While the data is still waiting to be checked and thus the real judgement on the success of the expedition is not yet there, I must say that all in all, the expedition was of course an experience of a lifetime.

The nature in the Arctic, in its roughness and minimalism, is simply beautiful. The tundra, the many small islands in the delta and the Lena itself compose a balanced, but powerful landscape in which peace of mind is not difficult to achieve.

The work itself was anything but boring. Just to see and learn to understand how the polygonal tundra has been formed over thousands of years was already worth the trip. To be able to discuss and ask questions on other peoples work and research in this unique environment was naturally priceless.

But what really stood out from this expedition, was the great atmosphere and good spirit in our group.
 
All 25 people staying on the island in July made an effort to make the month the best it could be.. and good it was.

I am very impressed by the level of cooperation and the overall willingness of everybody to share on their own research and understanding and above all the willingness of everybody to help each other in the field, lab or just in preparing the work.

For my part I want simply to say Thank you!
 
I had a great time, I learned a lot and I hope that I managed to do my small part well enough, so that it will help our scientists in their work.
 
Below, some last impressions from the past month.
 
 
 DSC 0065.small  a halo1
 Katja and Anna  Molo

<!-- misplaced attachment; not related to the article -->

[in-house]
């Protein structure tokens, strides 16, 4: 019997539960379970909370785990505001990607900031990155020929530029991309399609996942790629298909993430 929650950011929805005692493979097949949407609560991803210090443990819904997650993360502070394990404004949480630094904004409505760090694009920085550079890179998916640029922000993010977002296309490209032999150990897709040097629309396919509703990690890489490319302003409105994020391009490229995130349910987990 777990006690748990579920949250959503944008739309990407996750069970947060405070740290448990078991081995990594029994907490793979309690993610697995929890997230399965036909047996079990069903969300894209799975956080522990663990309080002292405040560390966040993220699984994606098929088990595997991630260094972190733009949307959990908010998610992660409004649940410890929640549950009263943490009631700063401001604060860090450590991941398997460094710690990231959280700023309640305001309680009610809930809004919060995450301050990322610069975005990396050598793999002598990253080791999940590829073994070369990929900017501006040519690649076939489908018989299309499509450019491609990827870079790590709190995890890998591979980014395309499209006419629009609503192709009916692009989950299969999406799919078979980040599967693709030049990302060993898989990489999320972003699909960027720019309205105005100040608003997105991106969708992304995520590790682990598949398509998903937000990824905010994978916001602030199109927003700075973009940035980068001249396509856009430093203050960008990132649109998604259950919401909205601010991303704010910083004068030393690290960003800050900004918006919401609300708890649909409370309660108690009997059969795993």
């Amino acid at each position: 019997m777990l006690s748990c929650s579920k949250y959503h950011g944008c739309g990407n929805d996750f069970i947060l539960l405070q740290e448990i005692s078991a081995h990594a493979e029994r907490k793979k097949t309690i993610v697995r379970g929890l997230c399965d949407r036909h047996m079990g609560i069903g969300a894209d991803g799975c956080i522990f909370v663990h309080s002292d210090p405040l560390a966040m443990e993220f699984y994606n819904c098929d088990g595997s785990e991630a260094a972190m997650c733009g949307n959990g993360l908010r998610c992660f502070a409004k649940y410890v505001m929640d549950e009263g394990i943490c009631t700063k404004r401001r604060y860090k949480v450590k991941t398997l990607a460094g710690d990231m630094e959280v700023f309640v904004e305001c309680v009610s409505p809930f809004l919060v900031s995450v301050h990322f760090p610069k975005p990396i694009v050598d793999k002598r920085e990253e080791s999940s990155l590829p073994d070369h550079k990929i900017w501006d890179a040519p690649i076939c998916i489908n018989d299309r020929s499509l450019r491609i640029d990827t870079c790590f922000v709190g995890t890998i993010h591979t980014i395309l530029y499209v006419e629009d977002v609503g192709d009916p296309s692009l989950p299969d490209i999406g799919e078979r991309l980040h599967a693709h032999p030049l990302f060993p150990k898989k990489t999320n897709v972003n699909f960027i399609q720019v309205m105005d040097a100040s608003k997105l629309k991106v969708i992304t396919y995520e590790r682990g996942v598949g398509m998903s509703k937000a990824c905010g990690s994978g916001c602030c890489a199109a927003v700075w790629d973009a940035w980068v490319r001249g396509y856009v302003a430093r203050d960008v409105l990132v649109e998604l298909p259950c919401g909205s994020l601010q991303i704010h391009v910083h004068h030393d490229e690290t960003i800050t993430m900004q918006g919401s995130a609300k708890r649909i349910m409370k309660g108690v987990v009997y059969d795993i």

P1000742small  P1010031.jpgsmall
 Josi and Niko  DSC 0126.jpgunnidsmall
 20150715 102737.small  MMGamez Samoylov 2015 22 small
 DSC 0082.jpgunnid  the sandy beach of Lena river
Met station Stolb St.Basil Moscow

BLOG Samoylov 2015 – 101 years

P1000965 smallThere is one thing that has not failed the past 15 years here on the island; Molo’s birthday party.
 
Every July 21st, a feast has been prepared by the July crew together with the station staff to celebrate one more year of Molo.

Lucky me, July 21st is also my birthday, so this year I got to float along and had one of the most memorable birthdays of my life.
 
In a truly Russian style, we lacked nothing in the dinner table and I guess I will never again receive a gift as the one I got for this birthday from Ira and Olga; a real mammoth vertebra.
 
Unfortunately, since Samoylov is part of a nature reserve and nothing is allowed to be exported, or even collected, I had to leave the bone to the island. But I will certainly cherish the very beautiful gesture of the girls and tell anyone who just wants to listen that I have a mammoth bone..in a very good care in Siberia.

I would have loved to have some pictures from the evening, but I was just too busy eating and dancing to take any pictures. Instead, I will post one of the Arctic Poppy, one of the flowers growing on the island.
 
 
 
 
 
 
 
 
 
 
 
 
 
 

TitleLocationDate
BLOG: Samoylov 2015 – Life on the islandSummer Blog: Samoylov 20152015-07-30
Blog Samoylov Expedition 2015 – Lake MeasurementsSummer Blog: Samoylov 20152015-07-28
Blog Samoylov Expedition 2015: Research and engineeringSummer Blog: Samoylov 20152015-07-26
Blog: Samoylov 2015 , Scientists in SamoylovSummer Blog: Samoylov 20152015-07-25
BLOG: Yukon Coast 2015 –What is the “Expedition Yukon Coast 2015″?Summer blog: Yukon Coast 20152015-07-20
BLOG: Samoylov 2015 – History of research on the Lena deltaSummer Blog: Samoylov 20152015-07-20